I have to admit: I was almost feeling bad for Shena Hardin, the Cleveland woman who drove her SUV on a sidewalk
to get by a stopped school bus.
Not because she didn't deserve to be punished for her outrageously reckless driving — she certainly did. But it seemed to me that the highly publicized component of her sentence — standing at the scene of the crime with a sign that proclaims "ONLY AN IDIOT WOULD DRIVE ON THE SIDEWALK TO AVOID A SCHOOL BUS” — was a case of a judge getting carried away.
Ordering a person to make a public mockery of herself struck me as a punishment that is certainly unusual, if not cruel. It seemed that the judge's idea was a bit too close in spirit to medieval stocks.
Then I read about and saw footage of Hardin carrying out her sign duty, and any bit of sympathy that I might have had for her quickly vanished. She ignored prompts to apologize for her actions and passed the time — an hour each on Tuesday morning and Wednesday morning — by smoking and texting. It appeared that the sentence was just a minor inconvenience for her.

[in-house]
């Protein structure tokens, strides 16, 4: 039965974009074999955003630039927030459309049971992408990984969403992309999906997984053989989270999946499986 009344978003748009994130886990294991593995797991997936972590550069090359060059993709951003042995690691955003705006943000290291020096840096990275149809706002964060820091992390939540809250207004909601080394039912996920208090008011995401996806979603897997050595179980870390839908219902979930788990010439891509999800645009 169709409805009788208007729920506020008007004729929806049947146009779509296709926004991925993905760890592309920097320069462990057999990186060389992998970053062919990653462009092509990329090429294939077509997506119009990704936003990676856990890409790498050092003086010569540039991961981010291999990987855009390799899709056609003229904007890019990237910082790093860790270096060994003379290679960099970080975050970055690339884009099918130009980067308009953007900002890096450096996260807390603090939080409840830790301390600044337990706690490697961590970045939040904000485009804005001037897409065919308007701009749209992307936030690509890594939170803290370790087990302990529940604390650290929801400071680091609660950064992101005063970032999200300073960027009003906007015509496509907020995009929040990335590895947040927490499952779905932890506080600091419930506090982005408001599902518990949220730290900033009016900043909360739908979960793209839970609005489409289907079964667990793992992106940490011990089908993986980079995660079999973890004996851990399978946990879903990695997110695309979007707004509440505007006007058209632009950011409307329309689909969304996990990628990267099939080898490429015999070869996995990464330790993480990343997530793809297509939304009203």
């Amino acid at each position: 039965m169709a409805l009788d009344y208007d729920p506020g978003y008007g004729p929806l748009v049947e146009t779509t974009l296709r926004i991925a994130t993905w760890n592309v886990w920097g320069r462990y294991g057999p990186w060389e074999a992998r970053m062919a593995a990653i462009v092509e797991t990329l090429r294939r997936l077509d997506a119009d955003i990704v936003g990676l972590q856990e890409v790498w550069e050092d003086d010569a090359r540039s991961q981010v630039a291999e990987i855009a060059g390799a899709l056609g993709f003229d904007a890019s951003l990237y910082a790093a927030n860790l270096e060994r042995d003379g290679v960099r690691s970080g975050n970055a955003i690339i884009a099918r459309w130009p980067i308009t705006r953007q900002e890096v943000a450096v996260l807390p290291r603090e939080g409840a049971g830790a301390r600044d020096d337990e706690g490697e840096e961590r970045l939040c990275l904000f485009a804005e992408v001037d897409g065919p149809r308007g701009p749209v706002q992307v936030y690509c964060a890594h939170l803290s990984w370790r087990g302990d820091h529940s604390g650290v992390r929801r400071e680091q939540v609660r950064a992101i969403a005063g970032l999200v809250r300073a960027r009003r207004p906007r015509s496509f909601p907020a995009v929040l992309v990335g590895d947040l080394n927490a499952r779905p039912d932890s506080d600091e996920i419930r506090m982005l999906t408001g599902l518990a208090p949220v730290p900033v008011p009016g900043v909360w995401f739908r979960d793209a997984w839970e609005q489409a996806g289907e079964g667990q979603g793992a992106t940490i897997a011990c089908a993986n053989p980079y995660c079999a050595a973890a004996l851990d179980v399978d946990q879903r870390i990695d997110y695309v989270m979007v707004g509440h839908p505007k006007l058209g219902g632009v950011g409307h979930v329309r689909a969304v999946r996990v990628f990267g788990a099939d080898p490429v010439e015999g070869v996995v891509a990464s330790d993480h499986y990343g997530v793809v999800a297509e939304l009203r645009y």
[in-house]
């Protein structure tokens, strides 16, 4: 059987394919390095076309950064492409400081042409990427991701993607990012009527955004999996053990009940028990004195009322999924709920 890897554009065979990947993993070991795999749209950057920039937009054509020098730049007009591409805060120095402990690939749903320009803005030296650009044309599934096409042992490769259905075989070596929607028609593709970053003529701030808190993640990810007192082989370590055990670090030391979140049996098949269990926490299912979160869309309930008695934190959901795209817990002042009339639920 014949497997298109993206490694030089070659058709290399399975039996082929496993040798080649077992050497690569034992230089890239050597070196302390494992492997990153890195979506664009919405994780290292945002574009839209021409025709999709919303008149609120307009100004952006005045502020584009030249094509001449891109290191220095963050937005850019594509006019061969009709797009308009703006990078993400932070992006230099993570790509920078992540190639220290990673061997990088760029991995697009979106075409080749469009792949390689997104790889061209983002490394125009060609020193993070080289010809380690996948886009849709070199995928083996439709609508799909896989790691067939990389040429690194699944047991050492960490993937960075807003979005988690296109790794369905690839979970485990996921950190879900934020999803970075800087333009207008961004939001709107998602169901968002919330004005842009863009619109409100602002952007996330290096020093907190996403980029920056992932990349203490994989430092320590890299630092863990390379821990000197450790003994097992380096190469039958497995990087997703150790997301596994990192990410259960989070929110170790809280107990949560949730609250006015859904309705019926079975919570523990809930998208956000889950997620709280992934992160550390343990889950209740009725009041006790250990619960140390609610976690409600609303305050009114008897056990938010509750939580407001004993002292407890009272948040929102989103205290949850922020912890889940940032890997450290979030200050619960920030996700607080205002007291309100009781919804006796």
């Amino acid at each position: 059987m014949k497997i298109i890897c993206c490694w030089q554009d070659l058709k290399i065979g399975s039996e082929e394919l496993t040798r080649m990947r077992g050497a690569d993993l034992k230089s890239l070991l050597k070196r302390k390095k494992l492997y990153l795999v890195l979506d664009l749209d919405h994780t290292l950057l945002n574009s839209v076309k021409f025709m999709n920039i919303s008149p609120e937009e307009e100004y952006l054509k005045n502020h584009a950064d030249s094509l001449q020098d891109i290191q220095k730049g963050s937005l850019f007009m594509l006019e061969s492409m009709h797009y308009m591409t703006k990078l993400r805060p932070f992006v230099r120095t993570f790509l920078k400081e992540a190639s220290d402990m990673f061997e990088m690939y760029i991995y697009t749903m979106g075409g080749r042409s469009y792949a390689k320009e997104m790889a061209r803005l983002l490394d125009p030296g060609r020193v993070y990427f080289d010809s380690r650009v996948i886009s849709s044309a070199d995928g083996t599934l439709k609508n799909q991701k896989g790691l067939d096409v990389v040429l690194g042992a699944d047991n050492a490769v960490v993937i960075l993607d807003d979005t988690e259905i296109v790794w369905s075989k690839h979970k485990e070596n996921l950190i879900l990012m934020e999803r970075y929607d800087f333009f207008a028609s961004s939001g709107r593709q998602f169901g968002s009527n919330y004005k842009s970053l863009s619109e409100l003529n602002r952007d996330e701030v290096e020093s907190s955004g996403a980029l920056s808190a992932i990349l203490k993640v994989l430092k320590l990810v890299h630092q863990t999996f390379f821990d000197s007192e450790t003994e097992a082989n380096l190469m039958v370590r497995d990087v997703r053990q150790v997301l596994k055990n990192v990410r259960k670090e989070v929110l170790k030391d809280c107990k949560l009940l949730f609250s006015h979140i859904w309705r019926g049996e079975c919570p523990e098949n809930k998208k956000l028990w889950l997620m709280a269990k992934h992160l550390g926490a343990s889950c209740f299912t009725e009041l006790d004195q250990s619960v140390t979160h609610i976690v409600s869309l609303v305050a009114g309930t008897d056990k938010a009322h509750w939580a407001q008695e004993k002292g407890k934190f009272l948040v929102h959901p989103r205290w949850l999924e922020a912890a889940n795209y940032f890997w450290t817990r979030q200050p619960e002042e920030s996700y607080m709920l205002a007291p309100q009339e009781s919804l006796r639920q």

So then the question is: Has Shena Hardin learned her lesson? She was also fined $250 and had her license suspended for 30 days. My guess would be that those conventional punishments are more effective deterrents against future sidewalk driving to avoid school buses.
Here's a video of Hardin with her sign from The Plain Dealer.
And it turns out that the "idiot" sign duty was just one example of judges getting oddly creative with their sentencing. Check out this Associated Press story on other bizarre punishments, from a 13-year-old's ponytail being cutting off in court to a man literally sleeping in a doghouse.
— Thomas McMahon, executive editor
| posted on Wednesday, November 14, 2012 10:19 AM